Age is not an excuse!

Last week-end I visited my Mom in La Grange, IL. We celebrated Mom’s 87th birthday.

I am so proud of her!

She lives in a retirement center on her own, in her own two-bedroom cottage. She is in great shape. She unofficially heads up a crew of mobile residents at the main building who helps transport wheelchair-bound residents to various activities. She also helps out with the weekly program to the resident Alzheimer’s patients, teaching them patiently, for example, about plant cuttings that she has prepared for them to grow in their own little pots.

Mom has a daily and weekly activity and social routine that I encourage her to keep even when I visit. She has a lesson twice weekly in the therapeutic pool with an instructor and does activities in the pool on her own before her lesson. She participates daily in two back-to-back exercise classes along with 10-20 other residents. She leads the group on Saturday, so that the group only takes one day a week off! She walks on a regular basis.

Mom can still drive, so she participates in weekly senior activities at her church as well as in the community. She attends church services and a weekly evening Bible study (one with homework!) as well. She always has a couple of projects going on: collecting calendars, Christmas cards and stamps for prisoners; collecting used Bibles and Christian literature for an overseas ministry…you get the idea!

When I visited this last time, I talked to a couple of women in the exercise class, asking them why they were so committed to attending. They both answered that when they are regular they get tremendous benefits- less stiffness in their joints, overall feeling better- and they can feel it when they miss class. Excellent!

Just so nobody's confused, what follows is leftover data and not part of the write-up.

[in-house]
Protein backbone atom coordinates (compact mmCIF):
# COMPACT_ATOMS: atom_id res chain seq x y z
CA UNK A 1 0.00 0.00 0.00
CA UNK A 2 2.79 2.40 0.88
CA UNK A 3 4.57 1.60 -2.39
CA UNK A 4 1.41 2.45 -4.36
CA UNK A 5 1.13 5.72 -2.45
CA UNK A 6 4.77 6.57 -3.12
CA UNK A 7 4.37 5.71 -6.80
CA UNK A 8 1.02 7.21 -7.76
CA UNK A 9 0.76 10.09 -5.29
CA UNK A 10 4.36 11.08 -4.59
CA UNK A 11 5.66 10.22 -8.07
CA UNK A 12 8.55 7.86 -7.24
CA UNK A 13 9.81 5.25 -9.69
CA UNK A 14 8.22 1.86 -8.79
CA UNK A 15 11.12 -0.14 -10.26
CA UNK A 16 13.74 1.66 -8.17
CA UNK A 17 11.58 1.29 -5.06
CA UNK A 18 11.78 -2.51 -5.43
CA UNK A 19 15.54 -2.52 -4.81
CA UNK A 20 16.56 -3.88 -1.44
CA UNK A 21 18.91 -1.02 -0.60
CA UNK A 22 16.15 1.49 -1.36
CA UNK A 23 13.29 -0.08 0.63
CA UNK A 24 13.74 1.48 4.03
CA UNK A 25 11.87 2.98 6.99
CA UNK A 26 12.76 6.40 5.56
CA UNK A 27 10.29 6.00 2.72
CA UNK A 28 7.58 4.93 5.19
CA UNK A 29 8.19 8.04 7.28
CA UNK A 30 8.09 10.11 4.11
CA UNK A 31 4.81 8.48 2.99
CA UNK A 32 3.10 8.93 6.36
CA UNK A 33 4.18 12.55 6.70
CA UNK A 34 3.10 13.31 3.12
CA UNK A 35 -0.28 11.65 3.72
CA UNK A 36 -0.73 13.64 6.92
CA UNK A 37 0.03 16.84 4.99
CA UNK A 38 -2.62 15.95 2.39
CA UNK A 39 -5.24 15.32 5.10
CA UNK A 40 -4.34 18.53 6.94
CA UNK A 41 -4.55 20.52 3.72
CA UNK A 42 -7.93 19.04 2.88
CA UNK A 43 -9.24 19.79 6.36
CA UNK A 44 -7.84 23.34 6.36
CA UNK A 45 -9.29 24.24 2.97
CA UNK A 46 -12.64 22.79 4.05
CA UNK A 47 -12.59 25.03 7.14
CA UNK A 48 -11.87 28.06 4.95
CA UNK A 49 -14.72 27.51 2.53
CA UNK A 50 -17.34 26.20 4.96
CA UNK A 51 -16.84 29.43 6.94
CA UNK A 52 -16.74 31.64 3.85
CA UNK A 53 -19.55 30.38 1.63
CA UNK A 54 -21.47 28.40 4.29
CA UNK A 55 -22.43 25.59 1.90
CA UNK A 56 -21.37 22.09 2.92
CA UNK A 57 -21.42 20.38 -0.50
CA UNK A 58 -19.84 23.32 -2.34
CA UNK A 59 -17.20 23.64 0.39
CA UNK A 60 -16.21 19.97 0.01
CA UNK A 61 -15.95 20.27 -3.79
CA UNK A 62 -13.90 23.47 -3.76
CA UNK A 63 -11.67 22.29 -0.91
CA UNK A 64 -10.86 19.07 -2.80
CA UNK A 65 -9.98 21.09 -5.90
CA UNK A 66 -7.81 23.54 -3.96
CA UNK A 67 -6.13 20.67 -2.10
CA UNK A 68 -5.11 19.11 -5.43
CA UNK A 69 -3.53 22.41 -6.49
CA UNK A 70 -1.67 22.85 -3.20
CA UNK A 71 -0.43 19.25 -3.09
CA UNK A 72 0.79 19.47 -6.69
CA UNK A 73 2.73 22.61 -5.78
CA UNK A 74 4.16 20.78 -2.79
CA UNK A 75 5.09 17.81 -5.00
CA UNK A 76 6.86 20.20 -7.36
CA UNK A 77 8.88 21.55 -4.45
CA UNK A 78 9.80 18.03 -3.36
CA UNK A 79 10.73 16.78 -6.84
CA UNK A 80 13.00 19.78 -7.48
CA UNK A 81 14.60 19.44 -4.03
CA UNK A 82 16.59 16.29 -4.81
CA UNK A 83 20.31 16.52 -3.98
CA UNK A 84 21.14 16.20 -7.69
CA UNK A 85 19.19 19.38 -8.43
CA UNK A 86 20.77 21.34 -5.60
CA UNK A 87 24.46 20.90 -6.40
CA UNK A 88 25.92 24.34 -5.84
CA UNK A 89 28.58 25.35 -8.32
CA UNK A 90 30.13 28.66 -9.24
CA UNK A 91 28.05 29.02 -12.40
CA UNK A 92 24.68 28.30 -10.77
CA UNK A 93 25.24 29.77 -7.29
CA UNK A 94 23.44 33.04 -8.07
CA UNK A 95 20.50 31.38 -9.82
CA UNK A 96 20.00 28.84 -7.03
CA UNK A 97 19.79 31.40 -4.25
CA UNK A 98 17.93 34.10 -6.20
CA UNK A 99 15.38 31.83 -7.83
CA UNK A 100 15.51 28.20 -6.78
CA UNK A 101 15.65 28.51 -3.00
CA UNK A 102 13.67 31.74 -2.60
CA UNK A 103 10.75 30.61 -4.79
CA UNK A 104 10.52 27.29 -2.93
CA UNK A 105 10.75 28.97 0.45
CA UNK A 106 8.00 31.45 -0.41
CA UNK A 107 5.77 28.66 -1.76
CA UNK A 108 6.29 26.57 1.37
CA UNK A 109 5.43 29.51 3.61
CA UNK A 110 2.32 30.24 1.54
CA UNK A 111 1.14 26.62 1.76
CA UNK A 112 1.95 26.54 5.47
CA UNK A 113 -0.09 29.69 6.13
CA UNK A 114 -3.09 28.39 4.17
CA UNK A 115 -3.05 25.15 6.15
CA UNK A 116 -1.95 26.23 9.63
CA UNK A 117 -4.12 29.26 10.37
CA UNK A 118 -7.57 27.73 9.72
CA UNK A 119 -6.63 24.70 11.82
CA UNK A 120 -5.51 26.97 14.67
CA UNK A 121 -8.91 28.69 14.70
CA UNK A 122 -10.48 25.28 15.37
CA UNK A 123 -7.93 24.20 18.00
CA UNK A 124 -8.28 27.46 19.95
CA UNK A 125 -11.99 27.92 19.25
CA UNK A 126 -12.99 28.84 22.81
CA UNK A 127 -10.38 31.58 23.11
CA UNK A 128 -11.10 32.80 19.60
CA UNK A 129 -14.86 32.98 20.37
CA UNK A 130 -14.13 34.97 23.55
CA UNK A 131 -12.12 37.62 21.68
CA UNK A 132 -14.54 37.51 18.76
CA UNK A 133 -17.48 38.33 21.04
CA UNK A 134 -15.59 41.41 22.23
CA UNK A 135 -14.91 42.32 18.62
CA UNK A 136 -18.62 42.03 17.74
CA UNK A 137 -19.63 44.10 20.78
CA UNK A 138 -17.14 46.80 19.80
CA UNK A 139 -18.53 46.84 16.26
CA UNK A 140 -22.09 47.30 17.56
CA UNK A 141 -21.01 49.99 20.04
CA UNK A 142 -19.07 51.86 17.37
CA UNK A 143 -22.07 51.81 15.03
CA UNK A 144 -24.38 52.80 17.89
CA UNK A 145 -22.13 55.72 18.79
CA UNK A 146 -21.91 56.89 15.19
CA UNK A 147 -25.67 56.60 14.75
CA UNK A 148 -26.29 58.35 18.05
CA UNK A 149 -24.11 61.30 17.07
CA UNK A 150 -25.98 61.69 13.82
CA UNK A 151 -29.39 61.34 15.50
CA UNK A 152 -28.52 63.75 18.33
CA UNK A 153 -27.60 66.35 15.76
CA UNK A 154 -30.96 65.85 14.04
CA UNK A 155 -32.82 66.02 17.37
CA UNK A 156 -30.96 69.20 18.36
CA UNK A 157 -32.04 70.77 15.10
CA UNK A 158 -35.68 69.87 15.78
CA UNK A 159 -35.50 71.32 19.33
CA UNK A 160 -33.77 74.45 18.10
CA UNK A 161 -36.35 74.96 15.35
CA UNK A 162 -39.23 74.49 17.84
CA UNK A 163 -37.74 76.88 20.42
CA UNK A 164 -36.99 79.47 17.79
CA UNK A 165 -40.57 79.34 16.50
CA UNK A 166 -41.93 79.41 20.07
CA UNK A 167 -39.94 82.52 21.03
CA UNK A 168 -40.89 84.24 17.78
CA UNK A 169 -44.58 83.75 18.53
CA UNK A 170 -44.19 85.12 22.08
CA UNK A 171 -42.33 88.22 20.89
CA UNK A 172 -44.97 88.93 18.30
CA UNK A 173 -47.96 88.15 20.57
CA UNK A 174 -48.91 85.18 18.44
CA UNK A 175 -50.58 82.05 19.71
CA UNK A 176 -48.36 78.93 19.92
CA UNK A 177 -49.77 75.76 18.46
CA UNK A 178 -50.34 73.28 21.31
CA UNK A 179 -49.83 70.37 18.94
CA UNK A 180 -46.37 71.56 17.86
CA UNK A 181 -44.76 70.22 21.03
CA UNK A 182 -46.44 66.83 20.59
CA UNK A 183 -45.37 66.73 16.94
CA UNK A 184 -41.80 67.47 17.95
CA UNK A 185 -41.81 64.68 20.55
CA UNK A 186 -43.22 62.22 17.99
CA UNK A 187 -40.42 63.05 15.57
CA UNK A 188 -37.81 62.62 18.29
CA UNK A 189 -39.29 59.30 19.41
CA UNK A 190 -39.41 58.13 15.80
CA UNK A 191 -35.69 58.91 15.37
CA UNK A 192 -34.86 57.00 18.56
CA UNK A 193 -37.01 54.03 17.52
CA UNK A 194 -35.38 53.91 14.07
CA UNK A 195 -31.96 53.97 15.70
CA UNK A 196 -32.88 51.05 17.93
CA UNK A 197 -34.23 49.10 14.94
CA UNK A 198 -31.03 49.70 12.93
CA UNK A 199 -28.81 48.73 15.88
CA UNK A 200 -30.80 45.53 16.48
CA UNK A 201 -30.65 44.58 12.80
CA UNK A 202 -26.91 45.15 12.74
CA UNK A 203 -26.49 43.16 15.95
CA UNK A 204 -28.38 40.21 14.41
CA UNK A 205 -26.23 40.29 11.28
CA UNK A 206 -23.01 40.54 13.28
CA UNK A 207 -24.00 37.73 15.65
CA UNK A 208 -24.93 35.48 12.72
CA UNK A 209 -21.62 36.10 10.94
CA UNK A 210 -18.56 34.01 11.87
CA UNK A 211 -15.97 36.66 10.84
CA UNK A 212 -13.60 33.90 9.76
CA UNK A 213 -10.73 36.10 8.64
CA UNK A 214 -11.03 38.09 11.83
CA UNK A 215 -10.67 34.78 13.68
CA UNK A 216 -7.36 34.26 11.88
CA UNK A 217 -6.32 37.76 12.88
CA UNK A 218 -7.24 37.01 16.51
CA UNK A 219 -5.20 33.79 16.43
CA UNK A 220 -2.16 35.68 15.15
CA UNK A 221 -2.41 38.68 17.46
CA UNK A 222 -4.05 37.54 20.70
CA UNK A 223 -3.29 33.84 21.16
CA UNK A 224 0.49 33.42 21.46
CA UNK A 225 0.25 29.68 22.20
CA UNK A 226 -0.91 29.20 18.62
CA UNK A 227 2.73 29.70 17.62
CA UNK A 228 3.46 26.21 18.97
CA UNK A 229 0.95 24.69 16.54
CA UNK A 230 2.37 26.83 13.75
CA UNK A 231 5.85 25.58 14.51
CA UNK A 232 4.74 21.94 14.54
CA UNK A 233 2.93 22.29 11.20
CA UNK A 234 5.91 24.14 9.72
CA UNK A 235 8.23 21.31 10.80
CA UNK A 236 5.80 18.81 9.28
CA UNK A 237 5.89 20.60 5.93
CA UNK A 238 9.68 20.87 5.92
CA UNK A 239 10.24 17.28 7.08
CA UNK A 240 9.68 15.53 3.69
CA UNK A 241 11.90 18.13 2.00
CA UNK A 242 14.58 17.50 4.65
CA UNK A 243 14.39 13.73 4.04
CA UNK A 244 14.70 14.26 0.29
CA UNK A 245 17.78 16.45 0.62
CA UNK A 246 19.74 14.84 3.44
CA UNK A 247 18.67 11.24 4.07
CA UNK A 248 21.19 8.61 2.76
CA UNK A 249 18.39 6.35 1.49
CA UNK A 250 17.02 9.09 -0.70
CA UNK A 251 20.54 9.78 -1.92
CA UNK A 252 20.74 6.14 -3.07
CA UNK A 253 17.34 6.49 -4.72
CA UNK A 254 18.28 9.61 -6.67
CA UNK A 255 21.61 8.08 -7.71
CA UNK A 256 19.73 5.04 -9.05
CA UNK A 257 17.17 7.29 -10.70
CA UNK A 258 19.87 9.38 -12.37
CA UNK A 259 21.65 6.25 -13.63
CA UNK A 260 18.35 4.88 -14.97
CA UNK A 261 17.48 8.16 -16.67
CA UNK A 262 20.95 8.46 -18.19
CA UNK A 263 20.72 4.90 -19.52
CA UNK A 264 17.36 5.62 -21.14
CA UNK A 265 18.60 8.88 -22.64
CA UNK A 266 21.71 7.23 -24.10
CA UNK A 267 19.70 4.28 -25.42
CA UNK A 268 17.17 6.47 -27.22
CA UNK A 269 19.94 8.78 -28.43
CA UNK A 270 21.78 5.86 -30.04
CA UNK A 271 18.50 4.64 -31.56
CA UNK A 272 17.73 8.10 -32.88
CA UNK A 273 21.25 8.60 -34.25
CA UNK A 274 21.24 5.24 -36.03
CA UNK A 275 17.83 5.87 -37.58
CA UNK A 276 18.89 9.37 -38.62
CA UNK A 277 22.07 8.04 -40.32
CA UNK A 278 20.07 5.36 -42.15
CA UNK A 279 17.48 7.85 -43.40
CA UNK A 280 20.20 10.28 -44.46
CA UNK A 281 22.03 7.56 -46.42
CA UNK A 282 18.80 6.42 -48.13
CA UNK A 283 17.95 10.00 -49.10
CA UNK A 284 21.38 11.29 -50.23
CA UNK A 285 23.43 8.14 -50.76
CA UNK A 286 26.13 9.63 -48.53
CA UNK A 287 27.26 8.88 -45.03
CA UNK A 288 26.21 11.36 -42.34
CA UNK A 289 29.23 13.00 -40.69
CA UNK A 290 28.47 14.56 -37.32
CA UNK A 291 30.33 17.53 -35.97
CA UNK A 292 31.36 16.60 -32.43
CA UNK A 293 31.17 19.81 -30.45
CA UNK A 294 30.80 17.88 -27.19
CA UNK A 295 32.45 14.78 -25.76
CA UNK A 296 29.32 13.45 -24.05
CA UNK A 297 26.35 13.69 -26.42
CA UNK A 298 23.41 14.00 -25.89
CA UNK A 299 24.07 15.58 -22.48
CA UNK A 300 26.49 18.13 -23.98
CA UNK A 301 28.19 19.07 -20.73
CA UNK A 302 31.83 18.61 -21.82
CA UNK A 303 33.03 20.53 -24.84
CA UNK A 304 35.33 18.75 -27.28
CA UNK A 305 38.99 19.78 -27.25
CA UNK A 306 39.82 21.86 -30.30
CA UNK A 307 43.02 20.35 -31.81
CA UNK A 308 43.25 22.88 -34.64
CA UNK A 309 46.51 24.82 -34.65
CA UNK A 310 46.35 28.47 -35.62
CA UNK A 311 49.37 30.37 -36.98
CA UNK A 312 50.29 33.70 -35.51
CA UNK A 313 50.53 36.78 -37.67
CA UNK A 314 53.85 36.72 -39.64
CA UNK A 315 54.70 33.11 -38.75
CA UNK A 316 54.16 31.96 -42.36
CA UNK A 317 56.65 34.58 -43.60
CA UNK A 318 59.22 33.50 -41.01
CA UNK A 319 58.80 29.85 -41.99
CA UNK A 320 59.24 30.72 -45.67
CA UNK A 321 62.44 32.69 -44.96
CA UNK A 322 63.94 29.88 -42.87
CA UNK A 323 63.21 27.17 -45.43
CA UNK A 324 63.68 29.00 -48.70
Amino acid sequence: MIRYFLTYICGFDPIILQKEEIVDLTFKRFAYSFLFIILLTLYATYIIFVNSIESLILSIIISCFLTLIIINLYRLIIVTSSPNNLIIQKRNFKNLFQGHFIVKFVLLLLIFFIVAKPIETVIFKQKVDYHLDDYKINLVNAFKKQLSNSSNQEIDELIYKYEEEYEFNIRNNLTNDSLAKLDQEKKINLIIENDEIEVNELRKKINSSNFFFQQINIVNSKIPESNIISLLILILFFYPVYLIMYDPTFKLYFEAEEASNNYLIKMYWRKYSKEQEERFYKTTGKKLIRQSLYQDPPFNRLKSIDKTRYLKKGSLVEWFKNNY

The large exercise area is next to a room with a number of machines, including a bicycle, treadmill, and other fitness equipment. As I was finishing on the treadmill, a couple came in (Mom’s age), George using a rolling walker, his wife walking on her own. George slipped out from behind his walker, personalized the settings, and got moving on the bicycle. His wife waited for me to finish, and then she got started with her workout.

This kind of activity happens daily. I congratulate each one for taking personal responsibility for his health.  The physical benefit is obvious.

With this group of seniors, there are a number of social and emotional benefits as well. The residents in the classes and activities look out for each other, notice when someone is not around for a couple of days, and provide that extra safety net of friends that is so important for everyone.

You know, the physical, social and emotional benefits of exercise don’t just happen for seniors!

Are you committed to moving purposefully each day? Don’t wait until a doctor says you must. Take responsibility now. Think about Ruth and her friends in La Grange. Remember, age is not an excuse to not participate!


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